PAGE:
“Our spiritual work is to live more fully in the present. The first given of life, the fact of impermanence, means that everything in our lives will keep changing. Joseph Campbell says: ‘Hell is being stuck in ego,’ stuck trying to control things so that they stay the same. By practice and grace, we can awaken into a new consciousness. The ever-present and ineradicable opportunity to change is a reason never to give up on ourselves or others. Then even hell is impermanent.

     As long as we are feuding with life’s rules, we will fear the direct contact with reality that is the essence of true growth. We will find mindfulness difficult because it insists on full presence in the moment as it is. We may enlist many outs to protect ourselves: money, sex, alcohol, coffee, food, smoking, drugs, and, of course, the ceaseless movements of our frantic mind itself with all its hopes and fears. When we look deeply into our fears, we see that, at base, every fear is a fear of not having control.” 
         Richo D. “The five things we cannot change … and the happiness we find by embracing them.” Shambhala, Boston, 2005. 

Photo: ANAYV

Sunday, August 19, 2012

How do I relate to my worldview?

     “A paradigm, most simply, is both a model of and a template for reality. Complementary terms include ‘belief system’ and ‘worldview.’ Just as a fish cannot breathe outside of the water it swims in, so an individual operating within a paradigm is subject to the illusion that the paradigm represents the whole of reality. But no paradigm does. All models of reality, no matter how complex, are bound to leave out some aspects of the ‘reality’ they are attempting to model. Many paradigms come to constitute relatively closed conceptual systems that discount or exclude incompatible information, regardless of its potential validity within another paradigm. In the Structure of Scientific Revolutions (1970), philosopher Thomas Kuhn demonstrated that, far from being an accurate model of reality, the most a paradigm can be is a set of beliefs about the nature of an ultimately unknowable universe.

     The limitations of paradigms are counterbalanced by their advantages: paradigms provide clear conceptual models that facilitate one’s movement in the world. In acting not only as models of – but also as templates for – reality, paradigms enable us to behave in organized ways, to take action that make sense under a given set of principles. ‘To paradigm,’ if you will, is to create the world through the story we tell about it. We then can live as cultural beings in the organized and coherent paradigmatic world we have created. We cannot live without paradigms. But we can learn to be conscious and aware of how they influence our thoughts and shape our experience, to understand that they open some possibilities while closing others. That awareness can bring a rare kind of freedom – the freedom to ‘think beyond.’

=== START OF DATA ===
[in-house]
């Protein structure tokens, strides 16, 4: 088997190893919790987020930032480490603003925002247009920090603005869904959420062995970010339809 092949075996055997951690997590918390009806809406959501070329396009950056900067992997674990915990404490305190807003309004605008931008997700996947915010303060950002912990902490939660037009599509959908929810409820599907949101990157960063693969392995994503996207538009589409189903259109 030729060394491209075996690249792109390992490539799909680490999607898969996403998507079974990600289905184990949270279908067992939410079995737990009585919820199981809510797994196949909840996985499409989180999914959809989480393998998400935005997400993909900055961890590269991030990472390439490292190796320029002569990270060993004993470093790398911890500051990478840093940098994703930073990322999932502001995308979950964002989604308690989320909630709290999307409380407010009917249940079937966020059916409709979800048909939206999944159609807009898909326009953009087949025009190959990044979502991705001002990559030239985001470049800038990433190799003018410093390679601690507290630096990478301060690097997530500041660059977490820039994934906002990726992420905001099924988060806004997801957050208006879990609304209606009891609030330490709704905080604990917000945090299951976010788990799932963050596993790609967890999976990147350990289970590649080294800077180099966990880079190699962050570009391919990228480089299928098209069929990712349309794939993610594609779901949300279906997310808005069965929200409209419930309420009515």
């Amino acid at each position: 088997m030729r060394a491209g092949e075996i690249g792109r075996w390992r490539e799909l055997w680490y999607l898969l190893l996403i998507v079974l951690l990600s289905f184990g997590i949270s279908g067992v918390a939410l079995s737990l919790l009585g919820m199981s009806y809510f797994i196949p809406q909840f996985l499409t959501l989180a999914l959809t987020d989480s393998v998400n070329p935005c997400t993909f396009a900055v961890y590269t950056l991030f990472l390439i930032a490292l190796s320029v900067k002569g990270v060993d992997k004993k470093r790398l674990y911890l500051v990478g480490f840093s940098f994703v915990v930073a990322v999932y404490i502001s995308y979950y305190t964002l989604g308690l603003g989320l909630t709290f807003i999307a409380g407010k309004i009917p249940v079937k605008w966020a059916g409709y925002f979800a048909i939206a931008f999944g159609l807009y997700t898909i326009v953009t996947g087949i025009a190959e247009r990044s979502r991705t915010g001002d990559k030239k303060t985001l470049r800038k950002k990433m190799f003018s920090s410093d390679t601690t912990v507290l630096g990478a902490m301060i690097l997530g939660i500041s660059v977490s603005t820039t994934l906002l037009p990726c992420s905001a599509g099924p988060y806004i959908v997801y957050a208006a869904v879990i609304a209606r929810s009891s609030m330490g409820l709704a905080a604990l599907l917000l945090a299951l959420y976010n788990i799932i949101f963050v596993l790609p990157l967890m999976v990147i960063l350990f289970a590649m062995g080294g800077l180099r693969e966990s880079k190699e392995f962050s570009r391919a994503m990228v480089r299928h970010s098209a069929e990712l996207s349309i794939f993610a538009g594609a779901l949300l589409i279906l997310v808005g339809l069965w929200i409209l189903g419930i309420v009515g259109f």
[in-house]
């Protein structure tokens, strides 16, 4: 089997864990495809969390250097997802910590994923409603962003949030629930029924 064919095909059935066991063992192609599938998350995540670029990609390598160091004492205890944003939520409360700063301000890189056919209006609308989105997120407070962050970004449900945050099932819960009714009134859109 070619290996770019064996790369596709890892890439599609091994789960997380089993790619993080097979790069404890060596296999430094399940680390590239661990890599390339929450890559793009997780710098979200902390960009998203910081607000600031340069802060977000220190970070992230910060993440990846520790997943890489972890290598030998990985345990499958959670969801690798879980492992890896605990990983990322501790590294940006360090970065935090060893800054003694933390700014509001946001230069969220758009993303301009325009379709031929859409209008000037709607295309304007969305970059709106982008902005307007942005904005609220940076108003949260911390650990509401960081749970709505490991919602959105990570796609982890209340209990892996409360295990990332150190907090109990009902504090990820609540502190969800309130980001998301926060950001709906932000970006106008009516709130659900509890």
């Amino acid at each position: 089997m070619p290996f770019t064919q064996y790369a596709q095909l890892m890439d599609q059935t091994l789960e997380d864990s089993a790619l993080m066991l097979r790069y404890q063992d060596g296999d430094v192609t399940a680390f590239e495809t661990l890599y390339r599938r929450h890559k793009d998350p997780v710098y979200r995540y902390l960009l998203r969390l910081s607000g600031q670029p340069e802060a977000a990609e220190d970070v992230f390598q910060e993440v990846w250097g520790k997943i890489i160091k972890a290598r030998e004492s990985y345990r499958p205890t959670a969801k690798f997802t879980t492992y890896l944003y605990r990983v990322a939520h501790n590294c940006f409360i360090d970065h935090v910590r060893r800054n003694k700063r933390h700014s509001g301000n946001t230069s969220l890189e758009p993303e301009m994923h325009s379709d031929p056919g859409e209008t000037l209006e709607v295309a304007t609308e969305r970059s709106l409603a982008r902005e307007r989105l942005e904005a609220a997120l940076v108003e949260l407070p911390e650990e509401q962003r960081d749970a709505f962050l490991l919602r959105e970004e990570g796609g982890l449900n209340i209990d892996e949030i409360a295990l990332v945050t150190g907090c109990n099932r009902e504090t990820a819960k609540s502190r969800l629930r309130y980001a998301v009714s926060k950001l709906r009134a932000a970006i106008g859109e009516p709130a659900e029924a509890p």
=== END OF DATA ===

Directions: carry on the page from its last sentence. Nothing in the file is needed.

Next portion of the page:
Davis-Floyd R, St. John G. “From doctor to healer. The transformative journey.” Rutgers University Press, London, 1998.
     You first have to realize that you're in a box, before you can think outside the box. 

Photo: Laura Diliberto

Saturday, August 18, 2012

Early Warning Signs in the Sangha

     "Early warning signs that a group is headed for trouble: 

1. Over-adulation of the teacher 
2. Too much power residing in the teacher, with lots of 'yes' men and women, and no checks and balances 
3. Believing that the ends justify the means (as in having healthy young people go on welfare at ZCLA so they could be on 'staff') 
4. Talking about us 'inside' who know the truth and the 'outside world' who do not 
5. Resultant loss of outside perspective 
6. Lack of clear ethical guidelines, maintained first and foremost by the teachers 
7. Resultant misuse of power – monetary, sexual, etc. 
8. Secrecy 
9. Manipulation, intimidation, coercion or threats."

Jan Chozen Bays

NOTE: Jan Chozen Bays' entire "letter" is valuable reading

Photo: CK NG

Friday, August 17, 2012

Seeing clearly?

        "Empathy is ... the criterion by which we know that we are seeing clearly and not caught in small motives." John Tarrant

        Murphy S. Upside-down zen. Finding the marvelous in the ordinary. Wisdom Publications, Boston, 2006.   - a powerful book!

Photo: smb 2

Thursday, August 16, 2012

Evaluating Teachers

     "How exactly do we know that someone is a bad (or good) teacher? We observe them carefully over time; pay attention to our own mind, heart, and gut; and trust our own best judgment. We ask ourselves, 'Does this person's behavior consistently follow and uphold the essential principles of human connection, compassion, and service?'